Kiwi fashion designer Karen Walker is venturing into children's wear for the first time through a partnership with a Japanese retail giant that will see the collection sold around the globe.
The range of 20 pieces including dresses, tops, pants and skirts will be available from April at Tokyo-based Uniqlo's 262 premier stores in countries such as the United States, China, Britain and Japan.
Auckland-based Walker wouldn't give any figures on what the partnership could be worth to her business but said it was "lucrative". She said the collaboration would increase awareness of the Karen Walker brand among consumers around the world.
Local consumers, however, won't be able to purchase the range as Uniqlo doesn't operate stores in this country and its online service doesn't deliver to New Zealand, Walker said.
She said the children's wear line - available for one season only - drew inspiration from her brand's other collections, while her 5-year-old daughter Valentina had also had some input into the designs.
The concept behind the collection, which features alphabet and maths-themed prints, is "child geniuses".
Prices range from US$16 to US$22 ($19 to $26).
Children's wear is a notoriously challenging area of the fashion business - Trelise Cooper shelved her girls' clothing line in 2011 in response to declining sales - but Walker said Uniqlo offered the scale required to be successful in that segment of the trade.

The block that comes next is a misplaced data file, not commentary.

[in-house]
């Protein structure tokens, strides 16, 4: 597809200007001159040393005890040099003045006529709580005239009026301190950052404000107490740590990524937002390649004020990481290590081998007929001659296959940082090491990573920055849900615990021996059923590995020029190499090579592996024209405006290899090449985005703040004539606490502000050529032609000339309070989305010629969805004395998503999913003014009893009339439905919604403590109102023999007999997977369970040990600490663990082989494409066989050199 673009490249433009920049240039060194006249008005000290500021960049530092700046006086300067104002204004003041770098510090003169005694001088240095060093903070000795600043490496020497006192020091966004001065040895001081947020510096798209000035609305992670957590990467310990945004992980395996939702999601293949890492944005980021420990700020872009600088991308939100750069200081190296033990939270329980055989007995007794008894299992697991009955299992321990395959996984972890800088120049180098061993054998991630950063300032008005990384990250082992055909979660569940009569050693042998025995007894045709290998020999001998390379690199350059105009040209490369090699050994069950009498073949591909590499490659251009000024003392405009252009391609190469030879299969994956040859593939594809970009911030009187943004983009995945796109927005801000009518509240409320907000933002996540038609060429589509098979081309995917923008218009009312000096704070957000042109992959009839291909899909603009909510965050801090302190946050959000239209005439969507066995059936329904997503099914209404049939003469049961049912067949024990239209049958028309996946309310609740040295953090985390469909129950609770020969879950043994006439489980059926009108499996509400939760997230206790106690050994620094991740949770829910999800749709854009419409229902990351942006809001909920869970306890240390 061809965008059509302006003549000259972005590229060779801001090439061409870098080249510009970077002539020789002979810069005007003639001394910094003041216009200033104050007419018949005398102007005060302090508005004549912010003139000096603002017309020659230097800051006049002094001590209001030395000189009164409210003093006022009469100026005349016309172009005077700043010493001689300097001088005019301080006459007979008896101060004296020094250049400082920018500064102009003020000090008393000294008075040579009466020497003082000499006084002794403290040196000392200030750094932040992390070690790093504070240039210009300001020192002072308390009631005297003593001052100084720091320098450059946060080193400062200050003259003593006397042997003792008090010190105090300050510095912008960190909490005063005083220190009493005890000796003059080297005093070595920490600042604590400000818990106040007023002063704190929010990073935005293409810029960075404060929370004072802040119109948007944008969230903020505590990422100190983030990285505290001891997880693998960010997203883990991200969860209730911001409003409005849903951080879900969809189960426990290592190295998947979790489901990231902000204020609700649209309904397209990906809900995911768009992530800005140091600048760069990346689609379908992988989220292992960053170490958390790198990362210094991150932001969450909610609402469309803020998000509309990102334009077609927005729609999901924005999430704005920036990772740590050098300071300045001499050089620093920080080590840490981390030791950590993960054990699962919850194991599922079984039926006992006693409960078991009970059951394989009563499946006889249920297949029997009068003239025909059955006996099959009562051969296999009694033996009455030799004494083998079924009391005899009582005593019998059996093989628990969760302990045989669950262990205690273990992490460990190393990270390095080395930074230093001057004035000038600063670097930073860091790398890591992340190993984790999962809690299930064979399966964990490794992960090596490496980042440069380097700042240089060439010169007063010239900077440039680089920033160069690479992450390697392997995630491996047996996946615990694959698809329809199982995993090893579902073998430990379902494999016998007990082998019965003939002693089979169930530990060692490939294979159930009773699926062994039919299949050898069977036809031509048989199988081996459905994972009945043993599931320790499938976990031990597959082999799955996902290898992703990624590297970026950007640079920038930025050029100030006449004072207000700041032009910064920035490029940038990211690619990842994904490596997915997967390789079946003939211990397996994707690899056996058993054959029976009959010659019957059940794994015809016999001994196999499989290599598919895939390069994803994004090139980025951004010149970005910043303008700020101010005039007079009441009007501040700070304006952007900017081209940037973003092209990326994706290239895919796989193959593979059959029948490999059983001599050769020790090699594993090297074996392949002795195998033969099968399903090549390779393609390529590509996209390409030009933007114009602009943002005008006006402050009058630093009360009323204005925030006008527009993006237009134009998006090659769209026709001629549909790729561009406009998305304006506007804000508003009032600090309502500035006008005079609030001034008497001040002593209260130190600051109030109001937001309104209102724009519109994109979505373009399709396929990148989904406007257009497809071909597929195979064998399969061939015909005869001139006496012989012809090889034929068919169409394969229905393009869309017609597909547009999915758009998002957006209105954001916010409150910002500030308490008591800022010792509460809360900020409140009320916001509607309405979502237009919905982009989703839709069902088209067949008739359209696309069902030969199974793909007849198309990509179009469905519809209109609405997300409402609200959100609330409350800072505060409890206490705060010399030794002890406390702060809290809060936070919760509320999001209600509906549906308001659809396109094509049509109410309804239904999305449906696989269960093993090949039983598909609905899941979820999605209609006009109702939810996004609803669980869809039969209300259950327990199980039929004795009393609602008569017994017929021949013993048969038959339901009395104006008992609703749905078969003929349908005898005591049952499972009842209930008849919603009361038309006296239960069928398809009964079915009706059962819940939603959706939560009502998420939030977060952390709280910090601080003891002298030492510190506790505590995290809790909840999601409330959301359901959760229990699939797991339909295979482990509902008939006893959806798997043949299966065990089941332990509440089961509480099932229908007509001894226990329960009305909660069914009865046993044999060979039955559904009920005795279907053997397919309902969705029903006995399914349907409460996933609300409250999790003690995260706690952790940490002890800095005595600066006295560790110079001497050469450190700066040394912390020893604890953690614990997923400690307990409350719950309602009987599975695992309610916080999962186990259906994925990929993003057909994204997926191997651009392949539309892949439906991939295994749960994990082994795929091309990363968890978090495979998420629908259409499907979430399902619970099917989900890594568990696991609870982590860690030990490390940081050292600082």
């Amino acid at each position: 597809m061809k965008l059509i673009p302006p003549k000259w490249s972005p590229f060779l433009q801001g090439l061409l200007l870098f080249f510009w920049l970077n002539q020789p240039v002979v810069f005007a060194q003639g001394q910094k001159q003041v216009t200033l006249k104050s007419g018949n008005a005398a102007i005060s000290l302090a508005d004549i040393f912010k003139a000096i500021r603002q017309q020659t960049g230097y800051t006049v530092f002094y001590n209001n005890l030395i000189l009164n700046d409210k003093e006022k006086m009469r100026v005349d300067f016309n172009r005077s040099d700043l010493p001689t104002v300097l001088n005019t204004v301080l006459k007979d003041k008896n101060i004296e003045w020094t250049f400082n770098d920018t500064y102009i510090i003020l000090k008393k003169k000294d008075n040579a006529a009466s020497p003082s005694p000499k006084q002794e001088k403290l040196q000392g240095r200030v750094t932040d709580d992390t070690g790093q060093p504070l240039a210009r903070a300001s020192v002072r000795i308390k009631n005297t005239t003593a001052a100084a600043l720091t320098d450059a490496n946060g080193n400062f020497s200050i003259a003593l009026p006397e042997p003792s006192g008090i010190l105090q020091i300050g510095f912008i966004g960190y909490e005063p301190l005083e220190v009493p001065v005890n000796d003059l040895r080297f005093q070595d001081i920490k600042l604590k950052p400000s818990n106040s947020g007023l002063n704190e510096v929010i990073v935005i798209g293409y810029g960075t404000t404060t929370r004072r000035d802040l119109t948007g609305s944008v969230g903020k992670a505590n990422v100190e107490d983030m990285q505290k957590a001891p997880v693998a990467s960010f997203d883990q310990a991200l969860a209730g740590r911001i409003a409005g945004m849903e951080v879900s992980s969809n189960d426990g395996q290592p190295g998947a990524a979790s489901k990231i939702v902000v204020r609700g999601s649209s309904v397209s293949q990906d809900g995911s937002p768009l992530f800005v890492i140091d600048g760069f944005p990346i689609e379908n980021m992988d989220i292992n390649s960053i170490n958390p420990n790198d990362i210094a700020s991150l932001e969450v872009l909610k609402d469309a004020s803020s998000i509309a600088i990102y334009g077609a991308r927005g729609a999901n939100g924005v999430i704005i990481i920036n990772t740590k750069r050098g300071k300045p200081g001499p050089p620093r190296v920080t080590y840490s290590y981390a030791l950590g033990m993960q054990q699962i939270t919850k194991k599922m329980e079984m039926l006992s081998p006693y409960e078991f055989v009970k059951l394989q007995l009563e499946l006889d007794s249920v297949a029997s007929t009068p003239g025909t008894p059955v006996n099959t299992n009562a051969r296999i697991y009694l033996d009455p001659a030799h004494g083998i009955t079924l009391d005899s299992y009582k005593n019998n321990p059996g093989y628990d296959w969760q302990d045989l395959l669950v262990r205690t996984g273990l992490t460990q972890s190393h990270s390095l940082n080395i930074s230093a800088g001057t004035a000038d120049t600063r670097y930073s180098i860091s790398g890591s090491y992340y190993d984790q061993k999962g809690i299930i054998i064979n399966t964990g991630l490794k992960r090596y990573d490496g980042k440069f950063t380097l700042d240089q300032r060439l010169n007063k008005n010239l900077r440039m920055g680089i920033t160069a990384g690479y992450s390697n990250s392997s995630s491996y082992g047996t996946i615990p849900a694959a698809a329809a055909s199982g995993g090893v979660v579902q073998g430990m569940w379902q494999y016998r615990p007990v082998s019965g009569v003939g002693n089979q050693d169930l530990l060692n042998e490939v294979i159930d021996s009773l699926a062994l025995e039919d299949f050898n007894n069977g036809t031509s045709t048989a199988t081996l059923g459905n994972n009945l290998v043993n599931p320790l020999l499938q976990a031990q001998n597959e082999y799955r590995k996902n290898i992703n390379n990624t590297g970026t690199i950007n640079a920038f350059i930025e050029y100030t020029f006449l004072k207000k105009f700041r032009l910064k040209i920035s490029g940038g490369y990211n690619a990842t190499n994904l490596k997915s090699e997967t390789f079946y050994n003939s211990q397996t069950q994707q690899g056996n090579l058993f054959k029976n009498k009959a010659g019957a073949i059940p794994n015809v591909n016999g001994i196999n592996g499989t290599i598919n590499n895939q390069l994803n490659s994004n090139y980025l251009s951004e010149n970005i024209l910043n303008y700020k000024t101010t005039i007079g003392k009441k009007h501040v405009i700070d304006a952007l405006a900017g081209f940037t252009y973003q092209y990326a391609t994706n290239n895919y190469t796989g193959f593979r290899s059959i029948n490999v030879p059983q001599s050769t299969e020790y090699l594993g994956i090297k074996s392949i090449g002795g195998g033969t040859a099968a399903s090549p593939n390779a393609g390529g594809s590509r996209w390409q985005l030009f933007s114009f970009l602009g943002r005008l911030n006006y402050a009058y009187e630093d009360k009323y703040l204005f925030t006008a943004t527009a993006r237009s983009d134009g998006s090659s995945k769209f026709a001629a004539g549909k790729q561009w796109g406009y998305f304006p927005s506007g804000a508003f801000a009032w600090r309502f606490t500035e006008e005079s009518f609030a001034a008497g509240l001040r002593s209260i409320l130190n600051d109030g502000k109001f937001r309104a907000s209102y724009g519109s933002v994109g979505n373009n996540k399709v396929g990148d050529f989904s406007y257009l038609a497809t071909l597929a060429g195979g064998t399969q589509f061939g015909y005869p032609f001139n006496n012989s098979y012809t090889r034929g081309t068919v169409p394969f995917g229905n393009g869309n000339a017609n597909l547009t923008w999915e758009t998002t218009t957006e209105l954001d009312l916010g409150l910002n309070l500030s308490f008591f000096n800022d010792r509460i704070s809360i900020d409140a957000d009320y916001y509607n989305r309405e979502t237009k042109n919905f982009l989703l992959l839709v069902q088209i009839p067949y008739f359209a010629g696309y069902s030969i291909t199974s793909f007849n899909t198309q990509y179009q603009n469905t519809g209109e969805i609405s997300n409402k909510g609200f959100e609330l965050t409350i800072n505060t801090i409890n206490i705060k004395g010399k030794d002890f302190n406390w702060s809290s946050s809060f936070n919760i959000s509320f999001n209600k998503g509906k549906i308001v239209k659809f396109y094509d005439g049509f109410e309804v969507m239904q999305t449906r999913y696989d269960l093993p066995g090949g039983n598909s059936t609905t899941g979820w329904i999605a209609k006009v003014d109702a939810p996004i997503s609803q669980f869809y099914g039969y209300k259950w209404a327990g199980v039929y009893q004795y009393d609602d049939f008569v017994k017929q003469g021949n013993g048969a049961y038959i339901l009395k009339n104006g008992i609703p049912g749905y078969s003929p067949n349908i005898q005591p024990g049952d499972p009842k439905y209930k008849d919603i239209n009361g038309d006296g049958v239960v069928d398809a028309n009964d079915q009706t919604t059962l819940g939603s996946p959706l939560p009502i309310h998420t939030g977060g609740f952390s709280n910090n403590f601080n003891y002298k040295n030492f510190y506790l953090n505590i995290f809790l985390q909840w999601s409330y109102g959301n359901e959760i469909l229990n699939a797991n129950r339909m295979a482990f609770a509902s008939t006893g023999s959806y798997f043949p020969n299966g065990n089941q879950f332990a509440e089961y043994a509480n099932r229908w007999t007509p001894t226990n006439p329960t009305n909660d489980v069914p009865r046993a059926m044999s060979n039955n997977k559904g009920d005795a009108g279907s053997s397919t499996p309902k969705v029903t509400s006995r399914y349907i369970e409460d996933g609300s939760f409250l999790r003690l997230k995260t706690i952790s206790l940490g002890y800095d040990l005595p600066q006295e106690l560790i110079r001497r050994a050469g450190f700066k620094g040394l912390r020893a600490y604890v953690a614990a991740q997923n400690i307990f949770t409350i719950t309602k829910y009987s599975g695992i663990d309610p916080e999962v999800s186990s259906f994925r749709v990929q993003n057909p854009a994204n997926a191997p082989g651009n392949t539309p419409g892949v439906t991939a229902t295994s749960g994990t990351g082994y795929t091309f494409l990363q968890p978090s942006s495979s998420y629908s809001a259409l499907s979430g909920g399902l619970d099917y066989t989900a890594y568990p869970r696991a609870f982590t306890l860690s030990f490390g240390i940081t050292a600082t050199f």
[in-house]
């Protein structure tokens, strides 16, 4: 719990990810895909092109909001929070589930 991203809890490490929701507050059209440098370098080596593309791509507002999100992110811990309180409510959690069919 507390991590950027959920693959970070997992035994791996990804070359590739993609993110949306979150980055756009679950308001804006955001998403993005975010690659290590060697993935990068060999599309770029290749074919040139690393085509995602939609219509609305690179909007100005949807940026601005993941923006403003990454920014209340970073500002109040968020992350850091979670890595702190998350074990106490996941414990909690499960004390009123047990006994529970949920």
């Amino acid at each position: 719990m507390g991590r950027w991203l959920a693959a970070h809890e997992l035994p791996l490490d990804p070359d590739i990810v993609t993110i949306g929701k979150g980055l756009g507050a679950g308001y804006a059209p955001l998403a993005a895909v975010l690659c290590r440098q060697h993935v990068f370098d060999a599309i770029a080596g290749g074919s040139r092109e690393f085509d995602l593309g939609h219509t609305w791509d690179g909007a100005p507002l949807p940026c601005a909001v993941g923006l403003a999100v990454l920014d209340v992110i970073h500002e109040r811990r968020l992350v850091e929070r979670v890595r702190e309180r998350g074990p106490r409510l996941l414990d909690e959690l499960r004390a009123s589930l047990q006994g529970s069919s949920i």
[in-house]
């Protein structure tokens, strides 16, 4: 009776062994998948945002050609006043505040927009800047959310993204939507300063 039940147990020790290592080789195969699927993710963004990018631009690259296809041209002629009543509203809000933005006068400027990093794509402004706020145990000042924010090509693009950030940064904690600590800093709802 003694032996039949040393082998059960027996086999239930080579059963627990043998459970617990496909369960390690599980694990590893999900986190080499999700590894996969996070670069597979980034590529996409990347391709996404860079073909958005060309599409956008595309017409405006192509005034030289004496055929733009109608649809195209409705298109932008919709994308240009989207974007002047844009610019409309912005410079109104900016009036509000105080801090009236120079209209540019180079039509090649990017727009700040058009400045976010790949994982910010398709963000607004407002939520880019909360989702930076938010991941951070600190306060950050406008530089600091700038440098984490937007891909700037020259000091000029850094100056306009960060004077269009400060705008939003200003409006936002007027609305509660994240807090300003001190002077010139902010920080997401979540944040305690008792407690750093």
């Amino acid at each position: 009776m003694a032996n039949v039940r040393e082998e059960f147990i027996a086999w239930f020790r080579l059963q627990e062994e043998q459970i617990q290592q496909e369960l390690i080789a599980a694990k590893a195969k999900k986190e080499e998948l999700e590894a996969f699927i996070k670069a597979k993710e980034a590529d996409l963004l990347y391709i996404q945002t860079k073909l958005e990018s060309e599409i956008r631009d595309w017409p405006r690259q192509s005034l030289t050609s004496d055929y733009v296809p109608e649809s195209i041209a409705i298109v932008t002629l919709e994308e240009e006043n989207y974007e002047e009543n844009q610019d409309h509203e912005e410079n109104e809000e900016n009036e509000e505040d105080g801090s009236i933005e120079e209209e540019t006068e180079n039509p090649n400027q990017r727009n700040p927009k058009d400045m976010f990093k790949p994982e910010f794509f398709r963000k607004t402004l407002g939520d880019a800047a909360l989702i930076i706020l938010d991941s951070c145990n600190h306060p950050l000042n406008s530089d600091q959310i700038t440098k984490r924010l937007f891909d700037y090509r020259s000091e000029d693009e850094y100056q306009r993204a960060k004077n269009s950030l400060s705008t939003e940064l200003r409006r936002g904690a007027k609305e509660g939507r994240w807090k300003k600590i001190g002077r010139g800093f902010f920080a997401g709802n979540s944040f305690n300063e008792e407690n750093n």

The Japanese retailer, which reported annual sales of 928 billion ($12 billion) last year, has been expanding rapidly around the world with its affordable, basic fashion offering.
"One of the things I love about the collaboration with Uniqlo is that it fits with the strategy that we've got that you can buy Karen Walker at any price point - if you go into any of our stores right now you can get something for $15 or $50,000 [a diamond ring] and anything in between," said Walker.
In addition to the children's wear range, Karen Walker has also created a line of women's T-shirts for Uniqlo.
Despite the economic woes currently facing many developed economies, Walker said her business was on track to have its best financial year ever.By Christopher Adams Email Christopher